She had recently returned to our school after a couple of days away for training or meetings. I made my way over to sarcastically introduce myself and genuinely welcome her back. While reaching out to shake her hand, I said, "I remember the face, but I don't quite remember your name." She replied "Mrs Smith, and you are?" We laughed, shook hands, and I turned around to head back upstairs. Then a bloody murder scream snapped me around to see a little girl led by her mom coming back in through the double doors.
The mom looked frantic. The girl, flushed with pain and confusion, had blood streaming down her face. There was a request for a band-aid, but I met that request with a "come with me." I scooped the little girl up, which was met with an seemingly impossibly louder scream, when the little one couldn't see he mom, who I asked to follow me upstairs to my room.
In the same drawer that I keep confiscated student distractions, various contraband, and my secret stash of candy, is a quick pack of medical care supplies. Rubber gloves, bandages, cotton balls, alcohol wipes, etc, all at the ready for minor elementary wounds. I sat the girl in my desk chair and handed her a couple of the many Spongebob's that adorn my desk in an effort to calm her down. It worked. Of course it worked, everybody loves Spongebob, even when sweat and blood have made your child-fine hair stick to your face.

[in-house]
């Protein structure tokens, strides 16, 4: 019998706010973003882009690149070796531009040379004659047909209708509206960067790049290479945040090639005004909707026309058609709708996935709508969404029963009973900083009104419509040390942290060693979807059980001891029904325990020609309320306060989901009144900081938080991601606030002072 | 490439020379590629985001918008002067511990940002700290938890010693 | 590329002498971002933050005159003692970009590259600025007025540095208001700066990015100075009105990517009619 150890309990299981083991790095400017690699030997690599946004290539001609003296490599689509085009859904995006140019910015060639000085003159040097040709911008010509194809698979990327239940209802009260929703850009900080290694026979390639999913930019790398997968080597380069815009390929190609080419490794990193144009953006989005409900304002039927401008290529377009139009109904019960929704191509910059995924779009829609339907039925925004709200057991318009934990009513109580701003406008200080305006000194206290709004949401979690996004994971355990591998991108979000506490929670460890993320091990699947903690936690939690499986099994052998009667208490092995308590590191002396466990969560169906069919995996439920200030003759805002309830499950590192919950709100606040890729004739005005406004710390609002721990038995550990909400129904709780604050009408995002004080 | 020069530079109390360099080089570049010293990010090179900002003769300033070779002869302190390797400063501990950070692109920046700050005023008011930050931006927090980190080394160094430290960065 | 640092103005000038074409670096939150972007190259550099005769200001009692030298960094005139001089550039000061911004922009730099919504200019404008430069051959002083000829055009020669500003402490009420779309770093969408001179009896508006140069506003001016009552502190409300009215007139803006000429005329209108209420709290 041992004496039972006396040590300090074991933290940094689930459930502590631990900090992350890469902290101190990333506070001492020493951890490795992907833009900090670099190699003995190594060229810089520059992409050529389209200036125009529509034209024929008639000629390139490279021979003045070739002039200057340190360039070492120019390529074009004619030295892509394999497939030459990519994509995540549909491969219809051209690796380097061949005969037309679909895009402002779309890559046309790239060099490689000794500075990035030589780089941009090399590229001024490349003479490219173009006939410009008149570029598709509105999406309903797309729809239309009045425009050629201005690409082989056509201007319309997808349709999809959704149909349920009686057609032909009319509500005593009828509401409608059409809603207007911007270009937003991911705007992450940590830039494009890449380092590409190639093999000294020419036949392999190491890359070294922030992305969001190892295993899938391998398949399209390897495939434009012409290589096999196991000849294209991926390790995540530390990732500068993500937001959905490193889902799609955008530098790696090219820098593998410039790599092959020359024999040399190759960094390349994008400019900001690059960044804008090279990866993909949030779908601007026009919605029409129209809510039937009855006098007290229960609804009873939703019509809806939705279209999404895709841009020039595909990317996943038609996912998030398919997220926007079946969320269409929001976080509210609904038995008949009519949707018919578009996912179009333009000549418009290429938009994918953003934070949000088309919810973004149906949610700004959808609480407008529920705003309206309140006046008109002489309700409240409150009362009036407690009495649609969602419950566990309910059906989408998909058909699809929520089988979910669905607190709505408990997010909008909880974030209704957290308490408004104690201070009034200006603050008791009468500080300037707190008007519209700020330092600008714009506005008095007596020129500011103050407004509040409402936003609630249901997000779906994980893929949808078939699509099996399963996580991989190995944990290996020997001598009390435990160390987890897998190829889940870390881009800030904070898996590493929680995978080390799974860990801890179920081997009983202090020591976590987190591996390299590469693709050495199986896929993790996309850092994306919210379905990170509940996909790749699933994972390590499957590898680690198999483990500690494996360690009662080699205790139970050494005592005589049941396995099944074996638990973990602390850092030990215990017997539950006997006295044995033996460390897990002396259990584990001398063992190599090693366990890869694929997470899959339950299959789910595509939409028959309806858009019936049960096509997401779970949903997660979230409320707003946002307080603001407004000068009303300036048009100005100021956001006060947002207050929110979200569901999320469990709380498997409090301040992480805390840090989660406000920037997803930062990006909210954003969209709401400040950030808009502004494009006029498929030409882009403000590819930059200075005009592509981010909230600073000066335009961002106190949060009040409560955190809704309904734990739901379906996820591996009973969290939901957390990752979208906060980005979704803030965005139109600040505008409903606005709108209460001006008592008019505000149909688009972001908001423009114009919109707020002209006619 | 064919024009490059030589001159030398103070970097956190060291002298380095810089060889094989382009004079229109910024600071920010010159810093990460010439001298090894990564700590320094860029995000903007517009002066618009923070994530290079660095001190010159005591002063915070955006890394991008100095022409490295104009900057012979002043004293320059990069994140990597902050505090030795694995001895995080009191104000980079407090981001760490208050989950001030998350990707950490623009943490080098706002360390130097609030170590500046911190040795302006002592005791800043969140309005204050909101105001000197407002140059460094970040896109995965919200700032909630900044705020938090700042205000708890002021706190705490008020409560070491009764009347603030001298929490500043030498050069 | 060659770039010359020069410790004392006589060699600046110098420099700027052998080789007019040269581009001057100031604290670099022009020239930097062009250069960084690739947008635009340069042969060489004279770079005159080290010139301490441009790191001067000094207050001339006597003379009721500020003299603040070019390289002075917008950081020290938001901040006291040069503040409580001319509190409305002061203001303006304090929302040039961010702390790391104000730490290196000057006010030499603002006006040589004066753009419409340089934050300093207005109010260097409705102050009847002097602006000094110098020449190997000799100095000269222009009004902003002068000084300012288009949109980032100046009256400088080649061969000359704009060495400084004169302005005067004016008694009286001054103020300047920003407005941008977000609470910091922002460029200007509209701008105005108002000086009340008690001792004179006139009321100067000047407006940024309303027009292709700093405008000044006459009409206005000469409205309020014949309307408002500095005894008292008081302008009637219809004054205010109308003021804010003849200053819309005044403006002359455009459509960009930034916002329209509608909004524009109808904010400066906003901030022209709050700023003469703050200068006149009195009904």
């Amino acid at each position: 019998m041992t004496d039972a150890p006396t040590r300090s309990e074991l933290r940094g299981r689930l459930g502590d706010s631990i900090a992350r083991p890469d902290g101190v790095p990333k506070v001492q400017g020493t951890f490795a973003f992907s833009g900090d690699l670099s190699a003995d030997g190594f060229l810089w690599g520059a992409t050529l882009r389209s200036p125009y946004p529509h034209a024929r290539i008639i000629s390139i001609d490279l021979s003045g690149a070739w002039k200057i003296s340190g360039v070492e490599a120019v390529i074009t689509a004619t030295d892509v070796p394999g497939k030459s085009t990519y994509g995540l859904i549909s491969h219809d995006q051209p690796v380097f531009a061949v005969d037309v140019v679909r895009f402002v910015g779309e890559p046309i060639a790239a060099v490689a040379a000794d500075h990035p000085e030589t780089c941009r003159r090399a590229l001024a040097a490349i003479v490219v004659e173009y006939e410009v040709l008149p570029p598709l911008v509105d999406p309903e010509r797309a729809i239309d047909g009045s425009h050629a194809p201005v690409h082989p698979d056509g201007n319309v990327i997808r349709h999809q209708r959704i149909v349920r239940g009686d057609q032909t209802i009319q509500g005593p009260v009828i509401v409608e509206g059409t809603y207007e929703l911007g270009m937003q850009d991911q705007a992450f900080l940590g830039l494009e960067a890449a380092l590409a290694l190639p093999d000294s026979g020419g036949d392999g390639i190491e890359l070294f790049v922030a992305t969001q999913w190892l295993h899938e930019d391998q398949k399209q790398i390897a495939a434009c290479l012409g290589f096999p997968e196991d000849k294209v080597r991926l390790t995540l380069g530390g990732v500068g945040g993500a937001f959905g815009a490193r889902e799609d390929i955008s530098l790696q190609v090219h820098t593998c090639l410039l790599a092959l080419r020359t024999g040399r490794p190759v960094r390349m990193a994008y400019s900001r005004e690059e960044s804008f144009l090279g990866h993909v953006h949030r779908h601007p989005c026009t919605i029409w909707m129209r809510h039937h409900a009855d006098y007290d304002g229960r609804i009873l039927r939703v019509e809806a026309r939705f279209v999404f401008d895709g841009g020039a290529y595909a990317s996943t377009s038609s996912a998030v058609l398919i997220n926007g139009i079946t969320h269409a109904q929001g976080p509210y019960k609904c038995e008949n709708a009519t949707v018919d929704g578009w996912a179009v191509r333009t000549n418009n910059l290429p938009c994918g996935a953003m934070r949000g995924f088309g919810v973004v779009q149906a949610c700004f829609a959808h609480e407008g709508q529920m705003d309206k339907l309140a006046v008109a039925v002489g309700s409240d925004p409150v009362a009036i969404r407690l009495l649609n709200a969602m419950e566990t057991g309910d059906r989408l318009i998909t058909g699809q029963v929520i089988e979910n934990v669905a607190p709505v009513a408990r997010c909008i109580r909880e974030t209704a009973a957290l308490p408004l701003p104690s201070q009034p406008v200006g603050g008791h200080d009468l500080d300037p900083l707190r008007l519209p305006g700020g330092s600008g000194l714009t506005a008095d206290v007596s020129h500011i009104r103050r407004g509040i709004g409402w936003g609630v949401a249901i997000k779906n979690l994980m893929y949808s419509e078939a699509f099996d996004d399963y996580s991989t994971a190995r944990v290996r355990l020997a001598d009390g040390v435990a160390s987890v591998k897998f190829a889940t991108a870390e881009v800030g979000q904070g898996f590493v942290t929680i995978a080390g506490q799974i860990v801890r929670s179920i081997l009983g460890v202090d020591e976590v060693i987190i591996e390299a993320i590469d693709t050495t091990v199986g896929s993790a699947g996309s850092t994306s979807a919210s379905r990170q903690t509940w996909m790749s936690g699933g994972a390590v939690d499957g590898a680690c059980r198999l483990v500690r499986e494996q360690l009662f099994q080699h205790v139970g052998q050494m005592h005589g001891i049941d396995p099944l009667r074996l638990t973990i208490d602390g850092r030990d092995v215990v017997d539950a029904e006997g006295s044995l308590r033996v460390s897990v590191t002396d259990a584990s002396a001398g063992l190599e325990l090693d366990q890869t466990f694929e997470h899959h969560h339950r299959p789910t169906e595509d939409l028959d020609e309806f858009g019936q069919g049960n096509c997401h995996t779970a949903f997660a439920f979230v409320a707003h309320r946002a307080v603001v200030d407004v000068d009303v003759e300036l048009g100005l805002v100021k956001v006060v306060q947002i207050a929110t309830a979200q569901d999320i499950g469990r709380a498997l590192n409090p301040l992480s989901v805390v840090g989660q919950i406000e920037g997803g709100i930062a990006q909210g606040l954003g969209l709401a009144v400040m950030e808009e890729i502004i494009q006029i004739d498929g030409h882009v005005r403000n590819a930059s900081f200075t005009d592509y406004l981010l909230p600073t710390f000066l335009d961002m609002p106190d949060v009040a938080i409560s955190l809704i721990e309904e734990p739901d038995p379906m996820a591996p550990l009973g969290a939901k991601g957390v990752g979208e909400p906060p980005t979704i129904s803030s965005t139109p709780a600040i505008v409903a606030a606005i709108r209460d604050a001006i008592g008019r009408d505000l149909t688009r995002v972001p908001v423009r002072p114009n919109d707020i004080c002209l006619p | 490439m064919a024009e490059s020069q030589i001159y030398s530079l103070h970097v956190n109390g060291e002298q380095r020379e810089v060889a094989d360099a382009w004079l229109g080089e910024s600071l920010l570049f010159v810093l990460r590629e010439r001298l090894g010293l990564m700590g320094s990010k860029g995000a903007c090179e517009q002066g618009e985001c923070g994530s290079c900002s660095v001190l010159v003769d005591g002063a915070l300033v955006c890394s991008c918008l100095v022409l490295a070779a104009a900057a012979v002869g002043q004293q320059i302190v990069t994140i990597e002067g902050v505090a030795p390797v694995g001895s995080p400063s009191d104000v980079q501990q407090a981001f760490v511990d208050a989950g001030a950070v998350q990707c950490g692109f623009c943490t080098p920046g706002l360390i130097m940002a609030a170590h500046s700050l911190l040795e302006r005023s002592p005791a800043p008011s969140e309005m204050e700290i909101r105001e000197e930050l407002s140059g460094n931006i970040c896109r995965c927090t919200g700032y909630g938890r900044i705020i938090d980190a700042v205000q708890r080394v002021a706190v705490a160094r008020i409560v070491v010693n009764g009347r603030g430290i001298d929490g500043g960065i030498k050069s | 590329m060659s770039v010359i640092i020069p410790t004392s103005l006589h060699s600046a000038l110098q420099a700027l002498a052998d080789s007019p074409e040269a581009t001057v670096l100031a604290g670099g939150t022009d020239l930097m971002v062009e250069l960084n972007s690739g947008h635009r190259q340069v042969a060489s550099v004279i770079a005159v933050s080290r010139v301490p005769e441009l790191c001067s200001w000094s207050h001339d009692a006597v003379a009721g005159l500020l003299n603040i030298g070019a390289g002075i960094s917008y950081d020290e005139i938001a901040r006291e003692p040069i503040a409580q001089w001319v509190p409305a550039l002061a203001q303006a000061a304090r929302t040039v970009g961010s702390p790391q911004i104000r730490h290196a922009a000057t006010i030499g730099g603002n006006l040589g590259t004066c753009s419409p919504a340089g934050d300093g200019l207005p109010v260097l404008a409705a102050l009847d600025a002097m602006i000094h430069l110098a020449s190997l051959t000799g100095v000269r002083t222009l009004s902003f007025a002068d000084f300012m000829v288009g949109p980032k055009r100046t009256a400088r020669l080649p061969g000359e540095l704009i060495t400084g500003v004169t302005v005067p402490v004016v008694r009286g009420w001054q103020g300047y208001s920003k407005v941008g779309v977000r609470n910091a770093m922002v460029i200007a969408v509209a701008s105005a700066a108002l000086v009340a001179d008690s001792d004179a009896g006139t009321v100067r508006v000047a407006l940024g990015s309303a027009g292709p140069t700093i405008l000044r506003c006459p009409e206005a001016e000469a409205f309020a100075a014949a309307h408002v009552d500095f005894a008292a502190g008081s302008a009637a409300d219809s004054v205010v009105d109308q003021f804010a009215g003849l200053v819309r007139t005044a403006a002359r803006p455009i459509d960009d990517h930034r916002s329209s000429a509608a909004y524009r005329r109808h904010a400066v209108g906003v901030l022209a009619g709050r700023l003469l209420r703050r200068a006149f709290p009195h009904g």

A little swabbing, a little cleaning, and a fresh new band-aid fixed the little one up. She handed back the yellow toy that decorates a grown man's work space, gave me a little hug, and grabbed mom's hand to leave. I hadn't really noticed through all the chaos that a couple of my students had stayed afterword to help recover our classroom and set-up some morning elements for me. "That was so amazing Mr Johnson!", one of them exclaimed, "You were like a doctor", said the other. Of course it was neither, I was just doing what came naturally. I've seen much worse and I have had a lot of practice with such minor incidents as a father of a thirteen year old boy. I saw a kid that needed help. I helped.
Then the realization that even though the school day may be done, I'm always teaching. My helpful students made the connection to some of the lessons on community that we've had this year. "You showed that little girl such compassion" the students observed, saying further "just like our community circle on compassion."
As a teacher, you don't know if you reach the kids with your words. That day, I was sure that I taught my kids through my actions. I'm always teaching.
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